The biggest difference I’ve found between grocery store hummus and the homemade variety is the texture; my homemade always leaned toward the grainy side. I searched on Pinterest and found the guaranteed best method for creating smooth, silky hummus (because literally everyone on Pinterest makes claims like that). It involved heating the beans with a small amount of baking soda to loosen the skins so they could be removed. I love little tips like that! So I tried it. An hour and a half later:

Seriously. So we’re not doing that today. I dug deeper and tried a few other tricks, and I have some good news to share: the trick to making silky smooth hummus is heating the beans in their liquid before processing them, and having patience with the processing. Follow along, and you’ll be successful. This recipe makes about 2 cups of hummus; flavor variations are suggested at the end.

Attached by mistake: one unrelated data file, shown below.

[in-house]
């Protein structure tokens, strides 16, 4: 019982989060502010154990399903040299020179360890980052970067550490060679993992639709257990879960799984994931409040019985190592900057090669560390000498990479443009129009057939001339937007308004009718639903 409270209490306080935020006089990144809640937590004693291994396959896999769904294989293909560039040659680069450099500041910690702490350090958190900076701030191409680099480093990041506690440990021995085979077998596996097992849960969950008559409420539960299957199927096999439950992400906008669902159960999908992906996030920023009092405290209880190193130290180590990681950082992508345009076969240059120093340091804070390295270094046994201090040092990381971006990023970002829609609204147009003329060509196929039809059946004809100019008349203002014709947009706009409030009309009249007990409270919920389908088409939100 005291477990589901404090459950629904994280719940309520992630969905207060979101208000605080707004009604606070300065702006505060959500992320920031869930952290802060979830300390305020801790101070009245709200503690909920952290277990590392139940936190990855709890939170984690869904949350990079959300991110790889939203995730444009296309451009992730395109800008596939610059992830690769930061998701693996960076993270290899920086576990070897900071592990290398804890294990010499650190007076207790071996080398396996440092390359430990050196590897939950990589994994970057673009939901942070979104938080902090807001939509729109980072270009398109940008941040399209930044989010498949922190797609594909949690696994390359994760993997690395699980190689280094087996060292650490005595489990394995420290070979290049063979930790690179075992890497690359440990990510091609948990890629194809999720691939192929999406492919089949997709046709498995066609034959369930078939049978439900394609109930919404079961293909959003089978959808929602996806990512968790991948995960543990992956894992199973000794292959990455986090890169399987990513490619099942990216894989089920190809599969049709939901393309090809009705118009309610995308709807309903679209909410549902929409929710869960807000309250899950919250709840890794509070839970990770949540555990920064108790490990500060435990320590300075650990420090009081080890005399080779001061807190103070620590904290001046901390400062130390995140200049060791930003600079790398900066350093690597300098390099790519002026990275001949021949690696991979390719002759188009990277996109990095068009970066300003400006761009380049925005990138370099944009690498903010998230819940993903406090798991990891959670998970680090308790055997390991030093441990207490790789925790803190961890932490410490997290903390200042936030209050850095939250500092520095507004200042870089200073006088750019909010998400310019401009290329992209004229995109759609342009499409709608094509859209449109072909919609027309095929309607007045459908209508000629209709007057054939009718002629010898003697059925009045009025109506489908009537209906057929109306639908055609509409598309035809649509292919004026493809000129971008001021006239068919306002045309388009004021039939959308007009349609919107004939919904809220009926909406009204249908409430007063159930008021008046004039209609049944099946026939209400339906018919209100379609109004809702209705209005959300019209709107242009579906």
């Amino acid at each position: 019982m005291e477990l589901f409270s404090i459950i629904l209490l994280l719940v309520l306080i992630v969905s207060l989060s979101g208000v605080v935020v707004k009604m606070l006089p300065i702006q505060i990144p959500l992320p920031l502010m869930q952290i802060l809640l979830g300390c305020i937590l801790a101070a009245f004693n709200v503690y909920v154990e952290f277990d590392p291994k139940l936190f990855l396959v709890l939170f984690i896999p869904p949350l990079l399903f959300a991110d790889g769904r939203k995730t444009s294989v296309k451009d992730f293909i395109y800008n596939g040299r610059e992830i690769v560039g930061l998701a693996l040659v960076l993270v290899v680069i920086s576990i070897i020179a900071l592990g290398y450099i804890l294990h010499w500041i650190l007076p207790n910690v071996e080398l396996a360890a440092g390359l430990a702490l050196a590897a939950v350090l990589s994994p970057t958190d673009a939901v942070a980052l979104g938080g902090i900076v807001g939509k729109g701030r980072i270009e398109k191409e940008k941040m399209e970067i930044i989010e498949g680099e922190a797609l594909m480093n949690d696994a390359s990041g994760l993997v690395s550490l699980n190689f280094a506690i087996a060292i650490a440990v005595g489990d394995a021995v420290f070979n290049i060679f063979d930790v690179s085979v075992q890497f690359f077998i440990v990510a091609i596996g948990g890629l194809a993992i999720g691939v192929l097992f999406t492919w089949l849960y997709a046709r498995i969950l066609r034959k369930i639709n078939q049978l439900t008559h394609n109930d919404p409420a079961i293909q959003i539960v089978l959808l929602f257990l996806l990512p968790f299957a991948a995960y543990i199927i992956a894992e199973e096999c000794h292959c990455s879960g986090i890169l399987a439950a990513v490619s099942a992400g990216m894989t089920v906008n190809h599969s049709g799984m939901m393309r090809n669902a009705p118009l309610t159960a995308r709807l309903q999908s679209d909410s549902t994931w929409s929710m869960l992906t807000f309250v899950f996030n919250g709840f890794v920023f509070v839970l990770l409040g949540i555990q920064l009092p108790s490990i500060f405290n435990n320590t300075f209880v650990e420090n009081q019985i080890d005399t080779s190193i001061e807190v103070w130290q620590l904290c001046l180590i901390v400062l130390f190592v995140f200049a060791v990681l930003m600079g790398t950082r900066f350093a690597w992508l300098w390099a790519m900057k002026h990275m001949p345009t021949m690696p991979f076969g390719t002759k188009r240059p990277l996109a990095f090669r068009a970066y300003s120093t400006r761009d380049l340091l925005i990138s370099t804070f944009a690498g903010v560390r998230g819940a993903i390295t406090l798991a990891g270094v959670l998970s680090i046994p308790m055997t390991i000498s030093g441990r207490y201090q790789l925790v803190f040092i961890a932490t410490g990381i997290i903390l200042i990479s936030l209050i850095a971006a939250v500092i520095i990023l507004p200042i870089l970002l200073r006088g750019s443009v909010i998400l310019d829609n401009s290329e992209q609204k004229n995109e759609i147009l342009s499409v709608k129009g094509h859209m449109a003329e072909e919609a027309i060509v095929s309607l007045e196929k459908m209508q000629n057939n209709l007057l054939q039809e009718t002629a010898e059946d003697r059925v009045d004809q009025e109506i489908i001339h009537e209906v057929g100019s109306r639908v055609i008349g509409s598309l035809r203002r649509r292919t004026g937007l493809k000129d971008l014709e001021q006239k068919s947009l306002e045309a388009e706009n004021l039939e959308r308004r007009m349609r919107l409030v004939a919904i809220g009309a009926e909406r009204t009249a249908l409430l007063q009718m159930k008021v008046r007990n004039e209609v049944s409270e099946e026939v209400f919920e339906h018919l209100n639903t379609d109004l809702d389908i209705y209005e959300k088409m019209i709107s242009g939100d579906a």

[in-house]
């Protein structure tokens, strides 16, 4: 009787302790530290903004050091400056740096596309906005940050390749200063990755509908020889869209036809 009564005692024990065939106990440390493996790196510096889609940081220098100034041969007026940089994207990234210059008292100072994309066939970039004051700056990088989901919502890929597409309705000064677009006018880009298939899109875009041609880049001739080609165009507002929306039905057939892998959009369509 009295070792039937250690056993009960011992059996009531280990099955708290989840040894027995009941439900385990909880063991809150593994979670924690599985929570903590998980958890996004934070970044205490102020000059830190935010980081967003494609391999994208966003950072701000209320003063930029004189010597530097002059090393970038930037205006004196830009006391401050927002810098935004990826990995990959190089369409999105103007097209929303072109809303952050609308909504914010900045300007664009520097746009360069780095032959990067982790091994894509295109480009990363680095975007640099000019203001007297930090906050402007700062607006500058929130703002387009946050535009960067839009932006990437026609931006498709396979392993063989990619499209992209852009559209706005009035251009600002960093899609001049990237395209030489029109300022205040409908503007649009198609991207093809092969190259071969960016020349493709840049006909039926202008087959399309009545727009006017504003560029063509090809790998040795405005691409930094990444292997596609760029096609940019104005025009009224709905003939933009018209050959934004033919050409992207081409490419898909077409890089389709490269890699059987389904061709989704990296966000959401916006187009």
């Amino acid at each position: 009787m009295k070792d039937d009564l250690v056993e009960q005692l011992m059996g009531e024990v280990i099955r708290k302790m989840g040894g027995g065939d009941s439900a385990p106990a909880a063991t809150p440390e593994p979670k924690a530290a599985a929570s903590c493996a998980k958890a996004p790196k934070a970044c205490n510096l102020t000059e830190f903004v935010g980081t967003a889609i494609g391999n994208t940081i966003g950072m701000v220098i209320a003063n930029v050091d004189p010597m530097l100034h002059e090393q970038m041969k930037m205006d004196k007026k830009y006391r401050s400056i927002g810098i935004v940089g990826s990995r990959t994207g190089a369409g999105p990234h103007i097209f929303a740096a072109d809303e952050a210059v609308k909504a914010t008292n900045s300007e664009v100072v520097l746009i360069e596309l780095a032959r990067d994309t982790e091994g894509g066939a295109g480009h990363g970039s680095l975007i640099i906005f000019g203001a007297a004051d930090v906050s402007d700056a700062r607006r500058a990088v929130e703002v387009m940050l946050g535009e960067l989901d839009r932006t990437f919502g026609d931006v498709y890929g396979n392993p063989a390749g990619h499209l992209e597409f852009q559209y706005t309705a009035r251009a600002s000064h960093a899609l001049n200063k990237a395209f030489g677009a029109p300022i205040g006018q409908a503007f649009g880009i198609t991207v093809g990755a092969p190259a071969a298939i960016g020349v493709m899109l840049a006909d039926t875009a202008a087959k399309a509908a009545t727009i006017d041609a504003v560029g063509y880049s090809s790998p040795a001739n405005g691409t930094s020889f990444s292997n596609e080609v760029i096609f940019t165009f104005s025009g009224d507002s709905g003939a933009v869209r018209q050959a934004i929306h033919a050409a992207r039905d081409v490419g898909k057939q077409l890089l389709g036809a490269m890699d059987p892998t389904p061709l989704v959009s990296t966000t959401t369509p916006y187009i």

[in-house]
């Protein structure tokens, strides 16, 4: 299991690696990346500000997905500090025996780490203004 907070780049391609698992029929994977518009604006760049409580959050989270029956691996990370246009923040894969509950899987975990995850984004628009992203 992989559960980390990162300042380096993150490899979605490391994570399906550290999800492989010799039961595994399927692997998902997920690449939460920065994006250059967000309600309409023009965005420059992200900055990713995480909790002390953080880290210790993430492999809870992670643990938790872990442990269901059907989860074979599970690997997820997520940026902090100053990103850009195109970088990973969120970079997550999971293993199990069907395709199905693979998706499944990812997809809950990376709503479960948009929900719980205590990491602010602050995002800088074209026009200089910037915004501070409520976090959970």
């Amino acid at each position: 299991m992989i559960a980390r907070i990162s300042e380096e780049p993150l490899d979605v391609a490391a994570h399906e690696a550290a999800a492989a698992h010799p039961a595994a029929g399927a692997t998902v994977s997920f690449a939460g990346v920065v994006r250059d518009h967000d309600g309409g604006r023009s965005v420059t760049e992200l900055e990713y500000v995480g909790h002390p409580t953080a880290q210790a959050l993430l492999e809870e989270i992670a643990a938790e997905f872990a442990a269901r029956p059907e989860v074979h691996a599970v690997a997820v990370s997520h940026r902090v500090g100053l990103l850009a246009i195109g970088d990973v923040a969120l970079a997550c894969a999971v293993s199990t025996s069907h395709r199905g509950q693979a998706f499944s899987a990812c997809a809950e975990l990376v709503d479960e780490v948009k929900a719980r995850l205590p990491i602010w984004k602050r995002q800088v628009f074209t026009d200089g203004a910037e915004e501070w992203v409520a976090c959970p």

Ingredients & Tools:

1 can (15 oz.) garbanzo beans, with minimal additives (ideally, just beans, water and salt)
2 Tbsp. tahini* (see note below)
1 to 2 cloves chopped fresh garlic (should measure about 1 Tbsp.)
2 to 3 Tbsp. extra virgin olive oil (if you have some of the premium stuff, this is a good recipe to use it!)
Juice of half a small lemon
Kosher or sea salt to taste

Food processor or blender (you need one or the other to make this)
Small saucepan for heating beans
Measuring cup with spout for drizzling liquid into processor
Citrus squeeze juicer (helpful, but not necessary)

*Tahini is essentially a paste made of ground sesame seeds. It has a mild nutty flavor and sticky texture, like a thin peanut butter. In a pinch, if you don’t have tahini, you could use a natural, unsweetened peanut butter as a substitute. But if you pick up tahini on your next essentials run, I promise I’ll help you use it!

Instructions:

Warm beans and liquid in small saucepan over medium-low, until simmering and heated through.

Drain beans, reserving the liquid in a measuring cup with pour spout.

Empty all the beans, tahini, chopped garlic and about 1 Tbsp. bean liquid into the processor bowl, and pulse 5 times for about 3 seconds each time. The mixture will be sticky and clumpy, but that’s OK.